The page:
When sleep_mode() is called, the chip goes to sleep, and drops down to much lower current draw. Approximately 8 seconds later, the watchdog wakes it up, and calls the function defined with ISR(WDT_vect). Once that function returns, the loop() function continues again by returning from the call to sleep_mode(). At this point then, the code runs as you would expect it to. It continues on the next line, which checks the counter. If it’s high enough, it calls annoy() and makes annoying noises. When it reaches the bottom of the loop, and continues again at the top, it calls sleep_mode() and goes back to sleep. So to summarize: every 8 seconds it gets woken up, loop() comes out of it’s coma, checks if it’s time to make noise, and then goes back to sleep.

That alone has a dramatic effect on the power usage, but to really get it low, there’s three more things to do.

2. Setting the clock speed low.

The ATmega328 on the Arduino Uno runs at 16MHz. This is great when you care more about getting things done quickly than about power use. For my application, it’s much faster than I need, so I’m happy to sacrifice some speed if it’ll use less power. As a result, my chip is only running at 8MHz. It’s also using the internal oscillator for this, instead of an external clock crystal, to save parts, and lower the cost.

To change the clock speed, and to make it use the internal oscillator, you need an AVR programmer of some sort. There are many AVR programmers out there, but since I had a few spare Arduino boards kicking around, I’m using the Arduino-ISP sketch to turn one of them into a programmer. My ATMega328 is on a breadboard, with the minimum supporting hardware for it to run.

Changing things like the clock speed is done by setting “fuses”. If you haven’t set fuses before, keep this in mind: Setting fuses wrong can do (almost) irreversible things like disabling programming. With that warning in mind, Adafruit has some good info about using avrdude to set fuses.

As far as I’ve been able to determine, this only affects the power usage of the chip when it’s awake.  While it’s sleeping, the clock speed doesn’t appear to have any effect on the current draw.

I’m using E2 for lfuse on an ATyiny85, to set a 8MHz clock.  Lowering it to 1MHz didn’t make much of a difference in power use.

3. Disabling any peripherals you’re not using

With the chip asleep, and the clock at 8MHz, it was still drawing 330 microamps.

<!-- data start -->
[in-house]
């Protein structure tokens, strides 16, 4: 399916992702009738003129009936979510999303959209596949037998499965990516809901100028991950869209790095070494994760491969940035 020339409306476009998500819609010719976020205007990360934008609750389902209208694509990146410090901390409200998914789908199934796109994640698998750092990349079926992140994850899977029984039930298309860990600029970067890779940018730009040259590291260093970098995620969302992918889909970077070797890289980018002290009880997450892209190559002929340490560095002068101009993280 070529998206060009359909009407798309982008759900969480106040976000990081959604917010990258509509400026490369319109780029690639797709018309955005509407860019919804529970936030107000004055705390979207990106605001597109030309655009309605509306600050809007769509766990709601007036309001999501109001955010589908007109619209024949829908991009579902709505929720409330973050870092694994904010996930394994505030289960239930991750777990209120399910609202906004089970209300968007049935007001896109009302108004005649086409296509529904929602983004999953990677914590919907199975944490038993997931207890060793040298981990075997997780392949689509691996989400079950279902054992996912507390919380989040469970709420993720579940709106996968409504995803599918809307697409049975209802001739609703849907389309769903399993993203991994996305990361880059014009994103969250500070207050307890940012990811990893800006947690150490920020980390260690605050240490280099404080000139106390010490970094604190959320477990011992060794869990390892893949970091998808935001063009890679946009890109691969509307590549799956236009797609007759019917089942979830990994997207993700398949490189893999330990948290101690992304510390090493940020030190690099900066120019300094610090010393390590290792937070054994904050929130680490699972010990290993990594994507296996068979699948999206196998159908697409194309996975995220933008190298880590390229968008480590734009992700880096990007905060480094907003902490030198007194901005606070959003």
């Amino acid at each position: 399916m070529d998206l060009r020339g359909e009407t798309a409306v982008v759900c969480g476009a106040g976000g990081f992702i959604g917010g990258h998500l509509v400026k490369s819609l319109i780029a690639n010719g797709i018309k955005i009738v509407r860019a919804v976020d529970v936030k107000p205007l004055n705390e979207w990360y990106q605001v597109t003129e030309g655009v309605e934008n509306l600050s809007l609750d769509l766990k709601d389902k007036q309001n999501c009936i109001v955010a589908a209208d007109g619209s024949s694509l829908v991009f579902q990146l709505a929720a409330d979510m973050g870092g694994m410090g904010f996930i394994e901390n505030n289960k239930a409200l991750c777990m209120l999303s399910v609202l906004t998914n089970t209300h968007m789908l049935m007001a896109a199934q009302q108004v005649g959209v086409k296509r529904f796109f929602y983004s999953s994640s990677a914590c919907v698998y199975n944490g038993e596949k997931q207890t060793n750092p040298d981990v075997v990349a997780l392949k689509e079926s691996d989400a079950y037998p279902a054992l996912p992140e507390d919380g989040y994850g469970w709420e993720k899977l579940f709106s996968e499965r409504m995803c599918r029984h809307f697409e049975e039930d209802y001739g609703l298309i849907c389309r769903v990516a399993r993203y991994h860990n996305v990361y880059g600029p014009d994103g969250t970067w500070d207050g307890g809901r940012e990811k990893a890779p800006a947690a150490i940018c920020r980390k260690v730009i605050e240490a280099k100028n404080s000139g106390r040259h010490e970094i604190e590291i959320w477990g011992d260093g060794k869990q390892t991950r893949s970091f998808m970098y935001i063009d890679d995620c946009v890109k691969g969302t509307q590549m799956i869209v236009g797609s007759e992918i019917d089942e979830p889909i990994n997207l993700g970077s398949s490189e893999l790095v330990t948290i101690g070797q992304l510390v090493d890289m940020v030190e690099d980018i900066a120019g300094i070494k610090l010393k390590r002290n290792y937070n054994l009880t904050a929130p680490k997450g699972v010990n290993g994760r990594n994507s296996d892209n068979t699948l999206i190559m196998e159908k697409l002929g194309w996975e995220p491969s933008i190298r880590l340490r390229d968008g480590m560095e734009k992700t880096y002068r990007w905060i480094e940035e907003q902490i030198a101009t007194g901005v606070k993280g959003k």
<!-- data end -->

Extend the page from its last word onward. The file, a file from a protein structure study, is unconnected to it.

The Sparkfun tutorial had some examples of how to disable various parts of the chip.  This can all be done in the code. The code from the example is intended for an ATmega328, so not all of it applies to the ATtiny85.  This is the only part that had any effect on the current draw while asleep for me:

ADCSRA &= ~(1<<ADEN); //Disable ADC
ACSR = (1<<ACD); //Disable the analog comparator
DIDR0 = 0x3F; //Disable digital input buffers on all ADC0-ADC5 pins.

4. Disabling brown-out protection.

At this point, the current draw when asleep was 30 microamps.  Still higher than I wanted.

The trick, which again I learned from the SparkFun tutorial, was to disable brown-out protection.  It’s pretty easy to do, once you already know how to set fuses. I’m just setting efuse to 07 (or FF, which is the same thing) to disable brownout protection.

With all that done, it’s drawing 0.007ma when it’s sleeping, and about 7ma when it’s actually beeping.  7 microamps is exactly what the ATtiny85 datasheet (figure22-12) claims it should draw at 5 volts in power-down mode, with the watchdog timer running, at 25°C.

I suppose one thing that’s worth mentioning is that my circuit is ridiculously simple, so there’s nothing else that could end up drawing extra power. I have a 10k resistor from the reset pin to the Vcc pin, and a piezo speaker connected to a digital output pin, and ground. I have a stack of coin cell batteries connected to Vcc and ground, without any capacitors or anything. It’s been working just fine that way.

More info about power usage to come in a future blog post.